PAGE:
Open source makes it harder to open doors.
The open source versus proprietary platform debate is moving into the home automation sector. Z-Wave is a proprietary protocol for wirelessly managing home devices, including locks, sensors and security cameras. It’s been hacked by two network security professionals who wanted to see if it’s really as secure as advertised.
It is and it isn’t.
Behrang Fouladi and Sahand Ghanoun took over a Z-Wave motion sensor using an idiot-simple trick – intercept a wireless command, record and replay it – and defeated a lock with only a little more effort. They didn’t say which one they electronically picked, but from the description I’d guess it was a Yale Z-Wave lock.
However, the exploit didn’t seem to rely on a vulnerability of the core Z-Wave protocol. Instead, it appears that the manufacturers were lazy in the way they implemented it. It’s hard to tell, though, because Z-Wave specs aren’t published.
Which is where the debate begins. Keeping the details as secret as possible means the bad guys have to sit patiently and take one guess after another as they try to crack the protocol. Which many are willing to do. Publishing the details – which doesn’t mean giving it away for free – gives the good guys a chance to comb through the code and find weak spots.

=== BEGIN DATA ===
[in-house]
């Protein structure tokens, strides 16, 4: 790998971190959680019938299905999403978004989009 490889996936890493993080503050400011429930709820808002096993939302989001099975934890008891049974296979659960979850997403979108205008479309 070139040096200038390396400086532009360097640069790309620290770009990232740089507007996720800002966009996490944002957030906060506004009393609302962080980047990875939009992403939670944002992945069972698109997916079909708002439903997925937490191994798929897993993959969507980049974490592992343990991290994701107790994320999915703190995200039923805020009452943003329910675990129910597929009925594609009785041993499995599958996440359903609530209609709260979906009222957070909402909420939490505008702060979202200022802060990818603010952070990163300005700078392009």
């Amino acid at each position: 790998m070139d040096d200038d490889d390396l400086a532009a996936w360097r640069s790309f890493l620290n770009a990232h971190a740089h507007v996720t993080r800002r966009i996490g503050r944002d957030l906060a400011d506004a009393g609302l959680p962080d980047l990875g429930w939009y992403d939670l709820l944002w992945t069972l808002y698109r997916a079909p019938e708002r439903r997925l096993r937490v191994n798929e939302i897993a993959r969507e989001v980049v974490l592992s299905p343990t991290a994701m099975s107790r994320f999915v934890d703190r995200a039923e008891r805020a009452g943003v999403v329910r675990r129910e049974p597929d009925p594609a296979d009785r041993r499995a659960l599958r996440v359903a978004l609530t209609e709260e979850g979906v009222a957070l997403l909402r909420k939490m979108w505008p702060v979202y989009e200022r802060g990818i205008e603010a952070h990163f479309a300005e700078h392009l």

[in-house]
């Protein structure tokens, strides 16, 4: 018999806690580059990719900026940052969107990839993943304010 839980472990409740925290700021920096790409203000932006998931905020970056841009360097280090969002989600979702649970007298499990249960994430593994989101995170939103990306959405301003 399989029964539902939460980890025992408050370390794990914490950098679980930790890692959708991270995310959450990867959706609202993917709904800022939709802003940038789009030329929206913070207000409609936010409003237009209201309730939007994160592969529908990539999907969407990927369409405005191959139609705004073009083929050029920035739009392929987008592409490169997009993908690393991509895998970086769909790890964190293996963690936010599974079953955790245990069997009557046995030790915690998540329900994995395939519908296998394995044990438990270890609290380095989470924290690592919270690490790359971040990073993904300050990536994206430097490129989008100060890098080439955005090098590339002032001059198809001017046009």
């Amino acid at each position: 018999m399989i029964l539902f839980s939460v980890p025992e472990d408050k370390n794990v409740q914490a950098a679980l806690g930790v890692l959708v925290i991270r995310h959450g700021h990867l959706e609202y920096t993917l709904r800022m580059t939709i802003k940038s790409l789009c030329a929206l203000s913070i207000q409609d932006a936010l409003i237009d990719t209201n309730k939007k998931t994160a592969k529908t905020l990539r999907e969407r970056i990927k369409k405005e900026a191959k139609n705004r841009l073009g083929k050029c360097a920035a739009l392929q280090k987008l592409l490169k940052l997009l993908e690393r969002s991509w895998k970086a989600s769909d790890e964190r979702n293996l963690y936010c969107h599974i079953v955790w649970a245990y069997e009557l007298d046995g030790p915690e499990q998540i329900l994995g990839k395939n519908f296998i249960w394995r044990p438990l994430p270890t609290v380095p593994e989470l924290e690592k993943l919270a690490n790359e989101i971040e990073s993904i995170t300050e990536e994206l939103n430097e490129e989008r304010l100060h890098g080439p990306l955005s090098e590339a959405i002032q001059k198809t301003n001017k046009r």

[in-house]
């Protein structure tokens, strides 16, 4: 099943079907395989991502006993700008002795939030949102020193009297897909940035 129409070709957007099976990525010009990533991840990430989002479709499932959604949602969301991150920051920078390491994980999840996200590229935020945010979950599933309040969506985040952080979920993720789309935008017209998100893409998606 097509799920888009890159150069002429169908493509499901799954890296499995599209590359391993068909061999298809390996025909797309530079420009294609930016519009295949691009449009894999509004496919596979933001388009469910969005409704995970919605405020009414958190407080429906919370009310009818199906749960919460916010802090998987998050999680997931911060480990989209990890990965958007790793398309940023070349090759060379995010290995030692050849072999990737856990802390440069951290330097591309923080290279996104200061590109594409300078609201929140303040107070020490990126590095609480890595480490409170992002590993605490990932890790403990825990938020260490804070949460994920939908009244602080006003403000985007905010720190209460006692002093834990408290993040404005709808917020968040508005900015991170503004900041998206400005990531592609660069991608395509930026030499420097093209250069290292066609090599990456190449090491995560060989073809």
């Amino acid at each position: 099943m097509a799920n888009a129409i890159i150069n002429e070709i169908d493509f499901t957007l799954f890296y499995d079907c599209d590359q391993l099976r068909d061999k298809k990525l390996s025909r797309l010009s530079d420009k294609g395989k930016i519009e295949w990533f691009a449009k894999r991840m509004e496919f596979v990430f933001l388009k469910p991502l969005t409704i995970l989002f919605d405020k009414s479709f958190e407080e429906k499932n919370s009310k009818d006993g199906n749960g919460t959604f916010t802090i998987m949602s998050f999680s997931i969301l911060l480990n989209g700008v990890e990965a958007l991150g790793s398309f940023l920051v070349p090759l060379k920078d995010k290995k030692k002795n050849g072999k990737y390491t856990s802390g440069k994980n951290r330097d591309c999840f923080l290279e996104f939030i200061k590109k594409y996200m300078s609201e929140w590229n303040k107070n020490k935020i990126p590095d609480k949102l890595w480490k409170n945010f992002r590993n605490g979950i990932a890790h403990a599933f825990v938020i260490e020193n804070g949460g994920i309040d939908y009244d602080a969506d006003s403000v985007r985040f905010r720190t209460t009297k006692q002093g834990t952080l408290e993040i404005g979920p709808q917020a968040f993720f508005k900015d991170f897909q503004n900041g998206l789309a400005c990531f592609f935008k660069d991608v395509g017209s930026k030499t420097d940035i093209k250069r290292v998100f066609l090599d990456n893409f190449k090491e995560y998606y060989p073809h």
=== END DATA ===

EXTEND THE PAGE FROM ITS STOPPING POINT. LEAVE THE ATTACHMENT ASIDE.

The classic example is proprietary Microsoft Windows versus open source Linux. Historically both have had vulnerabilities, but any problems with Linux have been quickly found and fixed, while Windows has fallen prey to countless attacks. The Linux community reliably treasures people who find problems and tell the world, Microsoft’s response is unpredictable.
The commercial advantage to a proprietary system is that the code is an asset and investing in developing and marketing it can bring a big return on investment – that’s how Bill Gates became the richest man on the planet. On the other hand, given an even start, open source operating systems can be quickly adopted and enthusiastically backed by manufacturers and services providers. That’s why Android is the world’s dominant smart phone platform.
Home automation has been held back by its reliance on proprietary technology and attempts at vertical control of the market. Removing the mystery and attaching familiar brand names will build consumer comfort and confidence, and reduce confusion. What this market sector needs is an open source platform nurtured by geeks and productised by mainstream manufacturers.